How is the story, "The Custody of the Pumpkin" by P.G.Wodehouse a comment on upper class British society?

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M.P. Ossa | College Teacher | (Level 1) Distinguished Educator

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P.G. Wodehouse's hilarious satire, "The Custody of the Pumpkin" is the story of the honorable Earl of Blandings, Lord Emsworth: a man whose great rank and position in the highest class of society is juxtaposed to his lack of intelligence and common sense.

The qualities of ignorance and idleness are the keypoints upon which Wodehouse focuses in order to make the story a parody of the lives of the upper-class British society members. Lord Emsworth represents the idle upper-classes who live off their family names and fortunes, who attend Oxford or Cambridge merely to say that they have gone there, and who later in life become the epicenter of a shallow social circle of estate balls, hunting, or many other forms of mindless entertainment. Like his peers, Lord Emsworth is clearly a man with lots of money and very little ideas about what to do with it.

Parly due to his idle and unintelligent condition, Lord Emsworth employs endless hours into the tending of his beloved award-winning and massive pumpkin whom he named "The Hope of Blandings"; a lead competitor at the Shrewsbury plant show. Emsworth's equally worthless son, Freddie, has been around the house flirting with the daughter of Emsworth's top gardener, McAllister, thus infuriating the latter to the point of quitting his job at Blandings.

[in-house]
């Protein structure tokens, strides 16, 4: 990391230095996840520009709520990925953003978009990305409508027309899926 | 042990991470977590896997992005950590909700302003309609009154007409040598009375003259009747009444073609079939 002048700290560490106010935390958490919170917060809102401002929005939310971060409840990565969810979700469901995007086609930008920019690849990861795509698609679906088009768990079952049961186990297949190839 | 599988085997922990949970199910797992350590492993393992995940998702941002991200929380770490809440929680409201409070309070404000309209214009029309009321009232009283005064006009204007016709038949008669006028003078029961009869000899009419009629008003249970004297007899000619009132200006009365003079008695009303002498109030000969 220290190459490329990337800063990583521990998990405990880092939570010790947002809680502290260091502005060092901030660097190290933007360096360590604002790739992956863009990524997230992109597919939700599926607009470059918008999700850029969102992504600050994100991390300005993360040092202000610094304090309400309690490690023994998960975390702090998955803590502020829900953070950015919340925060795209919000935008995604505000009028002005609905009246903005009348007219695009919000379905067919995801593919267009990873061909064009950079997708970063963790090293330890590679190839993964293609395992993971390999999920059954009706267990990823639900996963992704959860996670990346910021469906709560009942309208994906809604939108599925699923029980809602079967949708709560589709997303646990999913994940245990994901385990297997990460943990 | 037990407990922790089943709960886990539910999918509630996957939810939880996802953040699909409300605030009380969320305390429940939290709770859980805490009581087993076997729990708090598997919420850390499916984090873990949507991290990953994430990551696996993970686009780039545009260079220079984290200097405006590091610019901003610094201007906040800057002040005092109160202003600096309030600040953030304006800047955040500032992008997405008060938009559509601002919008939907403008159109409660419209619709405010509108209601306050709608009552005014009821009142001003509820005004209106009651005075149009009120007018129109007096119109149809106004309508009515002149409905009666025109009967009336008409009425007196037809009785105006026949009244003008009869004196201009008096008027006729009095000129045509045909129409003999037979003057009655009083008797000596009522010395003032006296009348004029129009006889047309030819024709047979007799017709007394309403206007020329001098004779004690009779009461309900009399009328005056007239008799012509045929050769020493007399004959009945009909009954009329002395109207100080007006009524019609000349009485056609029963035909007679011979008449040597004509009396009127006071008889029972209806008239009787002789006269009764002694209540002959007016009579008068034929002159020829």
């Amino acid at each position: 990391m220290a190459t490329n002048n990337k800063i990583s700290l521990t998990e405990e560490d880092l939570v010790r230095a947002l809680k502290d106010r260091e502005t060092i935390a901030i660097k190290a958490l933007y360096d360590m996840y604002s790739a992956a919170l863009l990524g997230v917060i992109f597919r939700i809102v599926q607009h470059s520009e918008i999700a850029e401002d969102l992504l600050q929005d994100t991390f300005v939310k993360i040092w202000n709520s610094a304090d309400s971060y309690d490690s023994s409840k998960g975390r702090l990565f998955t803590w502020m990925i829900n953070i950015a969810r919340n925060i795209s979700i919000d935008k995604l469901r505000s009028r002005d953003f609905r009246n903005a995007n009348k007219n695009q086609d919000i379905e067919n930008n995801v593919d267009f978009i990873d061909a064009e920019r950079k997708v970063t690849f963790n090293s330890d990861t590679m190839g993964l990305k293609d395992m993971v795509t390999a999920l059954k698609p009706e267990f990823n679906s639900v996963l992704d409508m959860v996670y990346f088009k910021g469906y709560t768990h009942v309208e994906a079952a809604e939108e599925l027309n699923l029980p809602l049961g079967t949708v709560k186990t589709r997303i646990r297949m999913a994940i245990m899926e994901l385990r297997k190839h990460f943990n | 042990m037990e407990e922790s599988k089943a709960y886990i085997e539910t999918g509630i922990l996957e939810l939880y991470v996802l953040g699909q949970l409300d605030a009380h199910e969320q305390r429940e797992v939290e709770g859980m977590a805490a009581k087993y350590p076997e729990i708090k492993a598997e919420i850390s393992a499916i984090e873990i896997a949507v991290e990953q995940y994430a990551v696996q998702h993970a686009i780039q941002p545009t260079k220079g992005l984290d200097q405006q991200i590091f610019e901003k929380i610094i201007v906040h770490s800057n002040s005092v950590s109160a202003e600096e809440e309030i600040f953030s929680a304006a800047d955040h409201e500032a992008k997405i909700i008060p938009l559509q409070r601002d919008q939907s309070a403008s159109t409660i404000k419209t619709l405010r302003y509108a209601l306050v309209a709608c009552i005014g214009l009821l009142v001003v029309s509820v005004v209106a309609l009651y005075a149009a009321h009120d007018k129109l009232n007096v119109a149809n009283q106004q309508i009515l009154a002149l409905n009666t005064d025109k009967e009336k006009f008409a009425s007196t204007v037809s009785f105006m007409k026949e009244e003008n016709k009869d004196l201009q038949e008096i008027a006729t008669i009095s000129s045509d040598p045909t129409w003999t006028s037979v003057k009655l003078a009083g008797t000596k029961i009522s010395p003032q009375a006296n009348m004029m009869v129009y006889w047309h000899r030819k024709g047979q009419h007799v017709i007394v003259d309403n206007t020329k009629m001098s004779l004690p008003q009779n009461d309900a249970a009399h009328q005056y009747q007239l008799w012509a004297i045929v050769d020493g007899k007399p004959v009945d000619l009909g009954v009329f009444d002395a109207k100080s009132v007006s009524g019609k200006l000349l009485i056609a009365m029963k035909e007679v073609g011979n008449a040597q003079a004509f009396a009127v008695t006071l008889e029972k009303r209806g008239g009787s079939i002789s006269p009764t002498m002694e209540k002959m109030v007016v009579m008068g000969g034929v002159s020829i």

What happens fnext is pure mockery and satire towards the upper classes. Lord Emsworth wanders around Kensinton Gardens in a blur not knowing what to do about his contest, nor his son. Lucky for him, McAllister stumbles upon Lord Emsworth, who is nearly taken to jail for his wandering and for pulling flowers at the park. After the intervention of a Mister Donaldson, the story comes to a nice resolution: Donaldson offers to give Freddie a a job far away from his father, McAllister's daughter marries Freddie, and McAllister gets his job back with double pay. In the end, they end up winning the contest again. 

The whole plot is designed to make Lord Emsworth and his son completely devoid of reason or imagination. Compared to the common folk, such as McAllister and Mr. Donaldson, the aristocrats stand out for their silliness in behavior and thought. 

Also, notice how the upper-class men seem unable to do anything without the help of the common man. Lord Emsworth cannot raise his pumpkin without the intervention of his gardener, and Freddie does not seem to be able to make any useful form of employment until Mr. Donaldson shows up.

Therefore, the story presents the lifestyles of the rich in Post World War I England in all of its glamour and its stubborn adherence to old traditions; all this while the world outside the walls of Blandings are undergoing major social changes that, eventually, would affect the aristocrats, as a whole. McAllister and Donaldson represent that world outside the Blandings estate which can survive on their own, and is strong enough for change. Lord Emsworth and his son, contrastingly, represent the weakening upper classes who are slowly but surely deteriorating precisely for their lack of social survival mechanisms.



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